Interface to Macaulay2

Note

You must have Macaulay2 installed on your computer for this interface to work. Macaulay2 is not included with Sage, but you can obtain it from https://faculty.math.illinois.edu/Macaulay2/. No additional optional Sage packages are required.

Sage provides an interface to the Macaulay2 computational algebra system. This system provides extensive functionality for commutative algebra. You do not have to install any optional packages.

The Macaulay2 interface offers three pieces of functionality:

  • macaulay2_console() – A function that dumps you into an interactive command-line Macaulay2 session.
  • macaulay2.eval(expr) – Evaluation of arbitrary Macaulay2 expressions, with the result returned as a string.
  • macaulay2(expr) – Creation of a Sage object that wraps a Macaulay2 object. This provides a Pythonic interface to Macaulay2. For example, if f = macaulay2(10), then f.gcd(25) returns the GCD of \(10\) and \(25\) computed using Macaulay2.

EXAMPLES:

sage: macaulay2('3/5 + 7/11')       # optional - macaulay2
68
--
55
sage: f = macaulay2('f = i -> i^3') # optional - macaulay2
sage: f                             # optional - macaulay2
f
sage: f(5)                          # optional - macaulay2
125

sage: R = macaulay2('ZZ/5[x,y,z]')  # optional - macaulay2
sage: R                             # optional - macaulay2
ZZ
--[x, y, z]
 5
sage: x = macaulay2('x')            # optional - macaulay2
sage: y = macaulay2('y')            # optional - macaulay2
sage: (x+y)^5                       # optional - macaulay2
 5    5
x  + y
sage: parent((x+y)^5)               # optional - macaulay2
Macaulay2

The name of the variable to which a Macaulay2 element is assigned internally can be passed as an argument. This is useful for types like polynomial rings which acquire that name in Macaulay2:

sage: R = macaulay2('QQ[x,y,z,w]', 'R')  # optional - macaulay2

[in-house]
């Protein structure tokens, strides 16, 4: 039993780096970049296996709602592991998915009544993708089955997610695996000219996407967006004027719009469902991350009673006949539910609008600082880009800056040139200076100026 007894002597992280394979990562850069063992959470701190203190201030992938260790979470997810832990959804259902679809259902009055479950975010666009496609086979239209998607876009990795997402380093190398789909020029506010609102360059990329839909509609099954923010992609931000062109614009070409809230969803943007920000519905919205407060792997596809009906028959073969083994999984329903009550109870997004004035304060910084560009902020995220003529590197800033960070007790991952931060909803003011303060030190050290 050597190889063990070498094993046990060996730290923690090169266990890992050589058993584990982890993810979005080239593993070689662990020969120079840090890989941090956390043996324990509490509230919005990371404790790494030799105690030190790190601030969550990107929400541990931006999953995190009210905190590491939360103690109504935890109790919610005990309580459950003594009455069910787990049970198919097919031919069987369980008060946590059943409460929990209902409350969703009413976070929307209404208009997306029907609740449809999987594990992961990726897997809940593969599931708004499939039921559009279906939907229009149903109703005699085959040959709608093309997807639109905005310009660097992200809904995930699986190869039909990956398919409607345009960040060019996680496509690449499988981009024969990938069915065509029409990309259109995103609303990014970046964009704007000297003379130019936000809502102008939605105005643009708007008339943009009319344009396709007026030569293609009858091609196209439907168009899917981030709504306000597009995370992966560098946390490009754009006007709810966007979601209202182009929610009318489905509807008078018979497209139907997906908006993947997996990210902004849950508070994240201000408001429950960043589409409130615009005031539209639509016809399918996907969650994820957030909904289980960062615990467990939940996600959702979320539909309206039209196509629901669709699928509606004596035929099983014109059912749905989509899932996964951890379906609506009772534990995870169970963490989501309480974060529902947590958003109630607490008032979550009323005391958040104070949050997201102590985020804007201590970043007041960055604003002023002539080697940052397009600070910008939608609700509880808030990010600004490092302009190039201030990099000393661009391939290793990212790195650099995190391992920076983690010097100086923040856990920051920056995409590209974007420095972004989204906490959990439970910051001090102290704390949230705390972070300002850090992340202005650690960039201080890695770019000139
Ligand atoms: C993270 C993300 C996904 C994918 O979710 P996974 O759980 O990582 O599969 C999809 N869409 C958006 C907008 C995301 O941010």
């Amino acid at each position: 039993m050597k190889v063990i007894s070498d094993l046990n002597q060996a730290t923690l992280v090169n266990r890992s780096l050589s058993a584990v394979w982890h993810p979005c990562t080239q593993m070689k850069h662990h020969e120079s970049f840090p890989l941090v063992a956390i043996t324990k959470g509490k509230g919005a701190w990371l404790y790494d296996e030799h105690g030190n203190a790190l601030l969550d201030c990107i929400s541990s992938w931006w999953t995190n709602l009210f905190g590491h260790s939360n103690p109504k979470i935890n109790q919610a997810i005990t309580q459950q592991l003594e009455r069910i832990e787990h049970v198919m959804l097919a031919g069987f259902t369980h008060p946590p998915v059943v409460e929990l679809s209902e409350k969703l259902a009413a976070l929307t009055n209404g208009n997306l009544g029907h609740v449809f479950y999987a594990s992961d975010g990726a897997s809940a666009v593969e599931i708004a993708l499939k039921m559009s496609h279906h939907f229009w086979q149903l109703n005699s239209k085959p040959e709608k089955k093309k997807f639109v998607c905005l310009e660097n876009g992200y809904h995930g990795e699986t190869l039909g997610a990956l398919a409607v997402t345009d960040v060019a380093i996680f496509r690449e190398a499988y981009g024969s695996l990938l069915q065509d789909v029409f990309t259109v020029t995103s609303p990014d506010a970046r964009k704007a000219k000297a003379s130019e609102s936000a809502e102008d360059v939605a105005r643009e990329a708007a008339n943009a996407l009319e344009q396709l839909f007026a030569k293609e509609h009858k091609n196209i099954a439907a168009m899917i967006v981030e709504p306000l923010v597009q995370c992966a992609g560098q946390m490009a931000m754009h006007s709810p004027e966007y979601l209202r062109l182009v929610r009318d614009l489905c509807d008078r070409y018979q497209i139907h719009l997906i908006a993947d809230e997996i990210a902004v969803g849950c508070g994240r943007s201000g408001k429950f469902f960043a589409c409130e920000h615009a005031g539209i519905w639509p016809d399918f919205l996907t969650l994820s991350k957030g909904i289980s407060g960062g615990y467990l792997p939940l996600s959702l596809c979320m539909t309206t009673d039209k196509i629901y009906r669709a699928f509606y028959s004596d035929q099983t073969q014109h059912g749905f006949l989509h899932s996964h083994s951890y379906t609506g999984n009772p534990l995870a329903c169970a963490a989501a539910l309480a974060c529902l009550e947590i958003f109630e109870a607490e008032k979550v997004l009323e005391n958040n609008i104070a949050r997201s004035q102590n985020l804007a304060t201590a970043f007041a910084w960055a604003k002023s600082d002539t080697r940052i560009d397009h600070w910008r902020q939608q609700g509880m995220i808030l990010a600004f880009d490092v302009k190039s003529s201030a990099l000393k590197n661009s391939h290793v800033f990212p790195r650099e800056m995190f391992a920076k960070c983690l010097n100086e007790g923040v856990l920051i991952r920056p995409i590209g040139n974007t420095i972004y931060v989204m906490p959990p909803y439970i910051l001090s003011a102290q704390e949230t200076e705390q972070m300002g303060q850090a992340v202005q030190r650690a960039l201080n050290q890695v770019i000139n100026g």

sage: R                                  # optional - macaulay2
R

sage: f = macaulay2('x^4 + 2*x*y^3 + x*y^2*w + x*y*z*w + x*y*w^2'    # optional - macaulay2
....:               '+ 2*x*z*w^2 + y^4 + y^3*w + 2*y^2*z*w + z^4 + w^4')
sage: f                             # optional - macaulay2
 4       3    4    4      2     3                2           2         2    4
x  + 2x*y  + y  + z  + x*y w + y w + x*y*z*w + 2y z*w + x*y*w  + 2x*z*w  + w
sage: g = f * macaulay2('x+y^5')    # optional - macaulay2
sage: print(g.factor())             # optional - macaulay2
  4       3    4    4      2     3                2           2         2    4   5
(x  + 2x*y  + y  + z  + x*y w + y w + x*y*z*w + 2y z*w + x*y*w  + 2x*z*w  + w )(y  + x)

Use eval() for explicit control over what is sent to the interpreter. The argument is evaluated in Macaulay2 as is:

sage: macaulay2.eval('compactMatrixForm')           # optional - macaulay2
true
sage: macaulay2.eval('compactMatrixForm = false;')  # optional - macaulay2
sage: macaulay2.eval('matrix {{1, x^2+y}}')         # optional - macaulay2
|     2     |
| 1  x  + y |

        1       2
Matrix R  <--- R
sage: macaulay2.eval('compactMatrixForm = true;')   # optional - macaulay2

AUTHORS:

  • Kiran Kedlaya and David Roe (2006-02-05, during Sage coding sprint)
  • William Stein (2006-02-09): inclusion in Sage; prompt uses regexp, calling of Macaulay2 functions via __call__.
  • William Stein (2006-02-09): fixed bug in reading from file and improved output cleaning.
  • Kiran Kedlaya (2006-02-12): added ring and ideal constructors, list delimiters, is_Macaulay2Element, sage_polystring, __floordiv__, __mod__, __iter__, __len__; stripped extra leading space and trailing newline from output.

Todo

Get rid of all numbers in output, e.g., in ideal function below.

class sage.interfaces.macaulay2.Macaulay2(maxread=None, script_subdirectory=None, logfile=None, server=None, server_tmpdir=None, command=None)

Bases: sage.interfaces.tab_completion.ExtraTabCompletion, sage.interfaces.expect.Expect

Interface to the Macaulay2 interpreter.

clear(var)

Clear the variable named var.

The interface automatically clears Macaulay2 elements when they fall out of use, so calling this method is usually not necessary.

EXAMPLES:

sage: macaulay2.eval('R = QQ[x,y];')  # optional - macaulay2
sage: macaulay2.eval('net class R')   # optional - macaulay2
PolynomialRing
sage: macaulay2.clear('R')            # optional - macaulay2
sage: macaulay2.eval('net class R')   # optional - macaulay2
Symbol
console()

Spawn a new M2 command-line session.

EXAMPLES:

sage: macaulay2.console()                    # not tested
Macaulay 2, version 1.1